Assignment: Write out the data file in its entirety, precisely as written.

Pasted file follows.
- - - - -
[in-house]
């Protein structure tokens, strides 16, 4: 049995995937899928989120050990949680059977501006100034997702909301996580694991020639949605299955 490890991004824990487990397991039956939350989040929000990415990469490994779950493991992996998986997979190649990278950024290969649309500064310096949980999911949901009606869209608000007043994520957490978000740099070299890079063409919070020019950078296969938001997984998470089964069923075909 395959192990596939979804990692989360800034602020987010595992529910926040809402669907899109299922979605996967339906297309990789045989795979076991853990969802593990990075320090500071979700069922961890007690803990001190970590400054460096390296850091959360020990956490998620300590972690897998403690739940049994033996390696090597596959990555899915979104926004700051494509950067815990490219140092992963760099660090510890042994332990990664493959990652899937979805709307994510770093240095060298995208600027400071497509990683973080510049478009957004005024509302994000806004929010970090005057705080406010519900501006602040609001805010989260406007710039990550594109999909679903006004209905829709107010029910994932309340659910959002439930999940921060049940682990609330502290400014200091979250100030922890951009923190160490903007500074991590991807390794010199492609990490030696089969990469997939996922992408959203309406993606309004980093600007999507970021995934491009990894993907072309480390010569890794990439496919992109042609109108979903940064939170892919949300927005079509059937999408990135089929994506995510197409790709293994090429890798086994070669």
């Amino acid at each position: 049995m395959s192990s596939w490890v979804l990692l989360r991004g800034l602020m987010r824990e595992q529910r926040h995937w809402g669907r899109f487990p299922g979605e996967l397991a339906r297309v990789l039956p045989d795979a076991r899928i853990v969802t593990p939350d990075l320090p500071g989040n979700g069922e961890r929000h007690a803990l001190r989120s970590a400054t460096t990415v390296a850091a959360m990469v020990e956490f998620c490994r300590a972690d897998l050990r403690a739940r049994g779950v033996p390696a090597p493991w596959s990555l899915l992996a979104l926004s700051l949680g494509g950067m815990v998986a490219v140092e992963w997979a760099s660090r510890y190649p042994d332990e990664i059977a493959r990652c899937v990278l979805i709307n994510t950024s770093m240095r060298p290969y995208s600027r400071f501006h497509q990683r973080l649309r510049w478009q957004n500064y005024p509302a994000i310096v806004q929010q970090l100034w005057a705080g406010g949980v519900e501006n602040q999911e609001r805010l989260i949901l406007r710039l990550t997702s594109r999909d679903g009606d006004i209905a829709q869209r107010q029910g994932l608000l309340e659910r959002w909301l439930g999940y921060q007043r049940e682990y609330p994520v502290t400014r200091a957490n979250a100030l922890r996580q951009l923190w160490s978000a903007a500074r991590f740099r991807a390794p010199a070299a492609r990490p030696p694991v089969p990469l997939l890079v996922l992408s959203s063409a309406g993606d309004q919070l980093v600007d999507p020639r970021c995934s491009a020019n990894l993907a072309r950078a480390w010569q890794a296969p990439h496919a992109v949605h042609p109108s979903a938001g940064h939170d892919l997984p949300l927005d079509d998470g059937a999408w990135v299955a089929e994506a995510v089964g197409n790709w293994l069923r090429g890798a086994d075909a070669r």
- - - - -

[in-house]
């Protein structure tokens, strides 16, 4: 049995995937899928989120050990949680059977501006100034997702909301996580694991020639949605299955 490890991004824990487990397991039956939350989040929000990415990469490994779950493991992996998986997979190649990278950024290969649309500064310096949980999911949901009606869209608000007043994520957490978000740099070299890079063409919070020019950078296969938001997984998470089964069923075909 395959192990596939979804990692989360800034602020987010595992529910926040809402669907899109299922979605996967339906297309990789045989795979076991853990969802593990990075320090500071979700069922961890007690803990001190970590400054460096390296850091959360020990956490998620300590972690897998403690739940049994033996390696090597596959990555899915979104926004700051494509950067815990490219140092992963760099660090510890042994332990990664493959990652899937979805709307994510770093240095060298995208600027400071497509990683973080510049478009957004005024509302994000806004929010970090005057705080406010519900501006602040609001805010989260406007710039990550594109999909679903006004209905829709107010029910994932309340659910959002439930999940921060049940682990609330502290400014200091979250100030922890951009923190160490903007500074991590991807390794010199492609990490030696089969990469997939996922992408959203309406993606309004980093600007999507970021995934491009990894993907072309480390010569890794990439496919992109042609109108979903940064939170892919949300927005079509059937999408990135089929994506995510197409790709293994090429890798086994070669």
């Amino acid at each position: 049995m395959s192990s596939w490890v979804l990692l989360r991004g800034l602020m987010r824990e595992q529910r926040h995937w809402g669907r899109f487990p299922g979605e996967l397991a339906r297309v990789l039956p045989d795979a076991r899928i853990v969802t593990p939350d990075l320090p500071g989040n979700g069922e961890r929000h007690a803990l001190r989120s970590a400054t460096t990415v390296a850091a959360m990469v020990e956490f998620c490994r300590a972690d897998l050990r403690a739940r049994g779950v033996p390696a090597p493991w596959s990555l899915l992996a979104l926004s700051l949680g494509g950067m815990v998986a490219v140092e992963w997979a760099s660090r510890y190649p042994d332990e990664i059977a493959r990652c899937v990278l979805i709307n994510t950024s770093m240095r060298p290969y995208s600027r400071f501006h497509q990683r973080l649309r510049w478009q957004n500064y005024p509302a994000i310096v806004q929010q970090l100034w005057a705080g406010g949980v519900e501006n602040q999911e609001r805010l989260i949901l406007r710039l990550t997702s594109r999909d679903g009606d006004i209905a829709q869209r107010q029910g994932l608000l309340e659910r959002w909301l439930g999940y921060q007043r049940e682990y609330p994520v502290t400014r200091a957490n979250a100030l922890r996580q951009l923190w160490s978000a903007a500074r991590f740099r991807a390794p010199a070299a492609r990490p030696p694991v089969p990469l997939l890079v996922l992408s959203s063409a309406g993606d309004q919070l980093v600007d999507p020639r970021c995934s491009a020019n990894l993907a072309r950078a480390w010569q890794a296969p990439h496919a992109v949605h042609p109108s979903a938001g940064h939170d892919l997984p949300l927005d079509d998470g059937a999408w990135v299955a089929e994506a995510v089964g197409n790709w293994l069923r090429g890798a086994d075909a070669r």